Content Cards: Text Structures, Grades 9-12

Today’s post is Text Structures for Different Types of Writing.  I designed this tool for teachers, but there are many pages that will also be good resource materials for students.   In this handy guide, you’ll find a quick overview of the text types (i.e., Argumentative, Informational, Narrative) in the Common Core State Standards.  AFter that, I’ve included my content cards for the following five text structures: compare/contrast, cause/effect, problem/solution, sequence, and description.

Check these out to see if they are something you can use!  Here’s the link:

Analysis Questions – Bar Graphs

One of the simplest things you can do to help students think deeply about visual material is to write analysis questions for the different types of visuals you use with students.  This example is for bar graphs – and I’ve included two examples to give you an idea of how these questions might look.  (I’ll be adding a whole series of analysis questions for different types of visuals, so be sure to check back often and/or subscribe to this blog.)

Overview Sheet – Analysis Questions, Bar Graphs

Analysis Questions, Bar Graph, Band Instrument Choices

Analysis Questions, Bar Graph, 3D Movies

After students talk about the information in the graphs, based on the guiding questions you provide, have them write a summary of what the graph says.  You can make this a short and sweet summary that uses bullet statements or you can have students write a full paragraph.  When you give students a chance to talk about the questions BEFORE having them write, they’ll do a much better job with the summary.

Use the graphs.  Get students talking about the information in the graphs.  Watch them develop deeper understanding because you guided them through deeper thinking of the material.  And as always, don’t forget to add your own good questions.  You may even want to add some here!

Learning to Count

When teaching students to count, there are a couple of basic tools every teacher needs.  Here’s the great news:  These tools cost almost nothing and are very simple to reproduce and use.  DOWNLOAD MY HUNDREDS CHART and perhaps print one for each of your students.  DOWNLOAD THE NUMBER CARDS and make a number line and/or use the cards in a variety of other ways.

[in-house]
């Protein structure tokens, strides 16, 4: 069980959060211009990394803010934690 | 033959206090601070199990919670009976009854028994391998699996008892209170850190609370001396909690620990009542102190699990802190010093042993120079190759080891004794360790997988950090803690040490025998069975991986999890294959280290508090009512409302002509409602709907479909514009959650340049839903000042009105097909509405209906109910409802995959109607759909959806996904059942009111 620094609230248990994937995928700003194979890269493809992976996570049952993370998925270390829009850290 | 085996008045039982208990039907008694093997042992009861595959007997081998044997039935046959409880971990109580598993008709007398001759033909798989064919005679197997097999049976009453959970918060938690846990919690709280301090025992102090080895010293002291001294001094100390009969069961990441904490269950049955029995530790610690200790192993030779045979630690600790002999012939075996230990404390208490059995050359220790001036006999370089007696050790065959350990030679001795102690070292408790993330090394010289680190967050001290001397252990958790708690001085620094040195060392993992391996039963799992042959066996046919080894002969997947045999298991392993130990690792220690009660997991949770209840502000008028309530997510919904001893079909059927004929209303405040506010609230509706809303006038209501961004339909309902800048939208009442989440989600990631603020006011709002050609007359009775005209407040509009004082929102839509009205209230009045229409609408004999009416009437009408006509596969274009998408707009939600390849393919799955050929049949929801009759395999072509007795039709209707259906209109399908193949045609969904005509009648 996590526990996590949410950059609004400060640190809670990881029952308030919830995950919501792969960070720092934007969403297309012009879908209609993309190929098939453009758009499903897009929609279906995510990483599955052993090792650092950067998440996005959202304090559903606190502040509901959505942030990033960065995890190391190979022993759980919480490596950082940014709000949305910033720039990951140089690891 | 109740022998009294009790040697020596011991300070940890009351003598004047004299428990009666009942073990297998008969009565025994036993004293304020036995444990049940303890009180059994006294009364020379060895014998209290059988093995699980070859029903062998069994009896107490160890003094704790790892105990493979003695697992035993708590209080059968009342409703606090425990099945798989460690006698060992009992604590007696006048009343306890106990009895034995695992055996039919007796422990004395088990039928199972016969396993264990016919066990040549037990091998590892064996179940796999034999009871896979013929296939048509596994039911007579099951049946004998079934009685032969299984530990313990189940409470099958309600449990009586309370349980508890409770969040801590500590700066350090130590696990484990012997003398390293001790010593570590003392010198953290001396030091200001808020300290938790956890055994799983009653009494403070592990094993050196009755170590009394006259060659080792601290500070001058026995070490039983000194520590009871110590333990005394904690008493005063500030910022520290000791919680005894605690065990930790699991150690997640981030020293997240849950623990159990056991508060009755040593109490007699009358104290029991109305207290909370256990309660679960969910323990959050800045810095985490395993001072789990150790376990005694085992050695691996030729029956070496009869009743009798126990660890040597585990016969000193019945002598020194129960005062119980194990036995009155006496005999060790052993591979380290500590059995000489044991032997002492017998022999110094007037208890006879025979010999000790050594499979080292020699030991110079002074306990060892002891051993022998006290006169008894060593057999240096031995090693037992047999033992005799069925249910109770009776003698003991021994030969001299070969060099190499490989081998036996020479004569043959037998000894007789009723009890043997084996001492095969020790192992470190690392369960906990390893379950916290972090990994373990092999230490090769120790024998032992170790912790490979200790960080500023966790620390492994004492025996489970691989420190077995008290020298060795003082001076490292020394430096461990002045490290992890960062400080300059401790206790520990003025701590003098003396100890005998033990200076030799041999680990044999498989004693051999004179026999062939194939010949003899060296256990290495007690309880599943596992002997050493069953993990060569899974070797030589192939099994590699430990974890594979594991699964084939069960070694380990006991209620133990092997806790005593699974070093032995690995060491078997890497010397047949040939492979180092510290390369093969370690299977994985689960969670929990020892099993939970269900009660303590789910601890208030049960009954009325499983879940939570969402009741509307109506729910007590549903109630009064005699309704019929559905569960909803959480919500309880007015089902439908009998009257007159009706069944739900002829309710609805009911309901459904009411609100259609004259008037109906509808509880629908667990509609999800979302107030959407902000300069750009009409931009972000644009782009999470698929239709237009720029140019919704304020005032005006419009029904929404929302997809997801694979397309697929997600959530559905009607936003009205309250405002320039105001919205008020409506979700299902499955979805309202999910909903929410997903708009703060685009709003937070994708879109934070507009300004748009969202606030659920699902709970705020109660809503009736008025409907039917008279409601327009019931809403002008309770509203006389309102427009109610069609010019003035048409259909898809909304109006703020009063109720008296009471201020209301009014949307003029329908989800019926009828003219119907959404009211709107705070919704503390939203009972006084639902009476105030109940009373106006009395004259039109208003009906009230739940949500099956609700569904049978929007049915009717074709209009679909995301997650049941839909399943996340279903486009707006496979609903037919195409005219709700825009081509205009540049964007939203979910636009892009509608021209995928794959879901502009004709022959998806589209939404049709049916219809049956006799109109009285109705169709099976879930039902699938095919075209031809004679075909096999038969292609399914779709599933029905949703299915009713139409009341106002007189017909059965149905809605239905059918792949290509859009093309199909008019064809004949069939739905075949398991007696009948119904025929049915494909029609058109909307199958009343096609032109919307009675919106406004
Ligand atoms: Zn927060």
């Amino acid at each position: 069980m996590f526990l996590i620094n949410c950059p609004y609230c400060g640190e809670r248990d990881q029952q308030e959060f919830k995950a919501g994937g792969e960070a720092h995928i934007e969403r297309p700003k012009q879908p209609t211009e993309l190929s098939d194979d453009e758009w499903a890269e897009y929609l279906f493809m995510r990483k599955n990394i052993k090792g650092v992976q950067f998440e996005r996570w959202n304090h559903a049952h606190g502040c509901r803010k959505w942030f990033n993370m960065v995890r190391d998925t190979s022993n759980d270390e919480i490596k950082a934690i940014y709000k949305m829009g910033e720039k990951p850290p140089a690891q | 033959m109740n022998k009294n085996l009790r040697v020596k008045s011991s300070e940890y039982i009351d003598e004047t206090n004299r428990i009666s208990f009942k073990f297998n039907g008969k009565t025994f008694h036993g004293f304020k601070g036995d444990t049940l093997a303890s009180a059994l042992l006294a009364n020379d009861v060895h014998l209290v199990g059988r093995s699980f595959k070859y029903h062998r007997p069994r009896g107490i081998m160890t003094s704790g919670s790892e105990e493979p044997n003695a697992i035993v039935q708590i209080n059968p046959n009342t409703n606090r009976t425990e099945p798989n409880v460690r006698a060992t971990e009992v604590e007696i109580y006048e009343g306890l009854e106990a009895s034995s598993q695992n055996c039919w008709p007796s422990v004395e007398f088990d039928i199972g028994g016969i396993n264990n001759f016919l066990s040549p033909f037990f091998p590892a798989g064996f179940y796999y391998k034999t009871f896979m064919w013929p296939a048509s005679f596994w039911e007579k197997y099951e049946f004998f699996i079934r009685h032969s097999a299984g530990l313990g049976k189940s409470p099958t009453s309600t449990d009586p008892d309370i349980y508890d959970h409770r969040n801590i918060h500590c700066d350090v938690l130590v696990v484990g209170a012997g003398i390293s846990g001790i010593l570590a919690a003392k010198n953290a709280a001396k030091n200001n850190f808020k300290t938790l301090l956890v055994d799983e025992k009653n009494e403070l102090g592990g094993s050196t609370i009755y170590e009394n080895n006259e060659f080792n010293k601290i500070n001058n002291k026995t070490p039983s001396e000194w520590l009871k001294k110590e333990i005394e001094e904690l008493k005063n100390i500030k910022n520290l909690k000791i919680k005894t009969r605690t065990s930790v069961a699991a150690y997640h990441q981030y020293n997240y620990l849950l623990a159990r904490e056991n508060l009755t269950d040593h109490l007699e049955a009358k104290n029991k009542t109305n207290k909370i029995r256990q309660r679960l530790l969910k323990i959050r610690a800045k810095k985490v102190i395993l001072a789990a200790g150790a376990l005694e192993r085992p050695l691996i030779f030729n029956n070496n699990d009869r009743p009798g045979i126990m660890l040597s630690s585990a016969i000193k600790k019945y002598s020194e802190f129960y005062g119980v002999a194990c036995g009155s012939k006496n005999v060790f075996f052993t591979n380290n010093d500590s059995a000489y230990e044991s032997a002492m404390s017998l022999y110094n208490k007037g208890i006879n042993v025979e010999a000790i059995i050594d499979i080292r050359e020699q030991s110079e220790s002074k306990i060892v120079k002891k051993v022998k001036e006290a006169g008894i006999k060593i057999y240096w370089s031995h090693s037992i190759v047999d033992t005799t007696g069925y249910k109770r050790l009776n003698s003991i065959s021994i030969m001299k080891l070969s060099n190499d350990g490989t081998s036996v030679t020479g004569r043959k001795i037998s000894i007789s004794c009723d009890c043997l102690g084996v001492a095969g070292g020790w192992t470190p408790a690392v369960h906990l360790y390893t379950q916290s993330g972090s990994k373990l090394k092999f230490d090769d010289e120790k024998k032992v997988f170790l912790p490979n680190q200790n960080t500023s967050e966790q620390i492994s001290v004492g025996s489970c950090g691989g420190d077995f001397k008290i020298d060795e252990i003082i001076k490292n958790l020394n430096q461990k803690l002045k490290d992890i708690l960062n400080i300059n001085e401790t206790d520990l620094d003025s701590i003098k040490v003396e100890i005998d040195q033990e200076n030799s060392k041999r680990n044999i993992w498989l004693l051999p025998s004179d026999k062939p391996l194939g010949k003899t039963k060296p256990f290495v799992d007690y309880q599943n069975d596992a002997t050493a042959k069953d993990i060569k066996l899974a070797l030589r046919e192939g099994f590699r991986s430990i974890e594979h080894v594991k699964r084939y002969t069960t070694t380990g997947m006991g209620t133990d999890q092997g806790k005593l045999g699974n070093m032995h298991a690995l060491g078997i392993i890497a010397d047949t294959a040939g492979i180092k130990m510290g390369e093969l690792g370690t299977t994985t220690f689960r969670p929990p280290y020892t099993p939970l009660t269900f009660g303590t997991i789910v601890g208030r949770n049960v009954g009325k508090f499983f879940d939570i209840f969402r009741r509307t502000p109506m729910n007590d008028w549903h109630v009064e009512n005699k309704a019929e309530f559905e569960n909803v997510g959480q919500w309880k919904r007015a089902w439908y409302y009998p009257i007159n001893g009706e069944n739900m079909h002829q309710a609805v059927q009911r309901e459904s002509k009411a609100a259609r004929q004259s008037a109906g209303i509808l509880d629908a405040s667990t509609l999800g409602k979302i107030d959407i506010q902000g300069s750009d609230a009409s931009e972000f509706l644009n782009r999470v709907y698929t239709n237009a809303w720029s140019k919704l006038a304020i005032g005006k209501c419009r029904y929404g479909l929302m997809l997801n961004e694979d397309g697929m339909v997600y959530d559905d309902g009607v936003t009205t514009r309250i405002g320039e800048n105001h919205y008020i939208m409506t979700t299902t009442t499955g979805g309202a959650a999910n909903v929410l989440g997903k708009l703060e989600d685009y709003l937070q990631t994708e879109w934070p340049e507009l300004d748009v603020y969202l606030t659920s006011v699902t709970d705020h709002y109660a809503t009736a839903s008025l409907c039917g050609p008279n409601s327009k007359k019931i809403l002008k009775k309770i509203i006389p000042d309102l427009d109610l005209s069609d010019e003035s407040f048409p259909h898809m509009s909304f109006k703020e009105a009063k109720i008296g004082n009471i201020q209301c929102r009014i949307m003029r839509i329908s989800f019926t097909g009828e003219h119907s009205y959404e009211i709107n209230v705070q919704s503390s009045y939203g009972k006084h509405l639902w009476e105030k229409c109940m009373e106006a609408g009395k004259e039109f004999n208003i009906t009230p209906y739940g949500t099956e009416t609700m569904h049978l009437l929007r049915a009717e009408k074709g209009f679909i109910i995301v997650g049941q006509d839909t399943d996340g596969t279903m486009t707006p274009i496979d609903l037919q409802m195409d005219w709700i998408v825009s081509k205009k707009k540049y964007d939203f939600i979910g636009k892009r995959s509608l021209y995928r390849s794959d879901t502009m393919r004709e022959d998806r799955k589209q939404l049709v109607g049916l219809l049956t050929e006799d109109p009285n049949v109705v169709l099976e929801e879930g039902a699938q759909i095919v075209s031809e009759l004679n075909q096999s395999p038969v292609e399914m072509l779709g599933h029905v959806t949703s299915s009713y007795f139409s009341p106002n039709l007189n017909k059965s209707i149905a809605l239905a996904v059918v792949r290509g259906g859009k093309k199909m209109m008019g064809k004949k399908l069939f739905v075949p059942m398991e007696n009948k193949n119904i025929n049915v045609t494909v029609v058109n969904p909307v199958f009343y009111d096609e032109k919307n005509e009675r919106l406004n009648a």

Corresponding Content Card – Counting 1, 2, 3.

Compare and Contrast – Roles of Government

Here is a lesson that supports the learning of comparing responsibilities between state and federal governments.  I’ve included a couple of things here:

A lesson in which students use manipulatives and a Venn Diagram planner to compare and contrast the responsibilities between the roles of the federal and state governments.

Additionally, a beginning list of analysis questions for the Venn diagram.  For those of you who know me, you know that I always recommend making sure that students have plenty of opportunities to talk about graphic organizers after they’ve developed them.

MEAP Writing Rubrics

In September 2009, the Michigan Department sent out a listserve message to solicit feedback and comments about the new MEAP writing rubric for compare and contrast.  I could hardly wait to look at it.  I want you to know what I submitted.

Debs Comments for New MEAP Writing Rubrics

I think it’s great that the folks at the State are encouraging this kind of information, so don’t forget to send along your own good ideas and suggestions to them.

Unpacking the Compare and Contrast Standard for the New MEAP Writing Test

Comparing and contrasting are thinking skills.  It just so happens that in Fall 2010, the Michigan Department of Education will assess students in their ability to write a compare-and-contrast paragraph.  In my blog, I’ll be providing ideas that I hope will be useful to you.  I also hope that you’ll consider adding ideas.  If there is something you think we could post, just email it to me and I’ll take care of it.  Please visit my blog frequently – and tell your friends about it so they can visit it, too!

Here are THREE things for you to download today.

Unpacked MEAP Standards, Grade 3, ELA, HORIZONTAL FORMAT This is a twenty-two page document in which I’ve put a number of things.  I’ve unpacked the standard (ya-hoo); put together a list of core vocabulary words and descriptions for this standard; provided ideas for prompts; and created charts that show where the thinking skills of compare and contrast are already embedded in the Grade Level Content Expectations (GLCEs).

I designed these by content area (e.g, one for reading, writing, math, science, and social studies that show natural compare-and-contrast connections by grade level).  I also designed charts by grade levels, K-5.  If you want a 2nd grade teacher to quickly see how compare-and-contrast is addressed across the content areas in grade 2, these charts might be just perfect for your use.

I also designed a content card for compare and contrast.  Print this out; it’s ready to use!

Compare and Contrast, Apples to Oranges This is not a lesson, but I’ve included a number of ideas for your review, consideration, and use.  I’ve included some ideas for the prompt:  Compare and Contrast Apples and Oranges.

Compare and Contrast, Apples to Oranges in NOTES FORMAT Download this pdf file and you’ll see the powerpoint slides I created above in the Notes Format – with my notes on each slide.

Please tell me what you think!  All thoughts – the good, the bad, and the ugly – are welcome.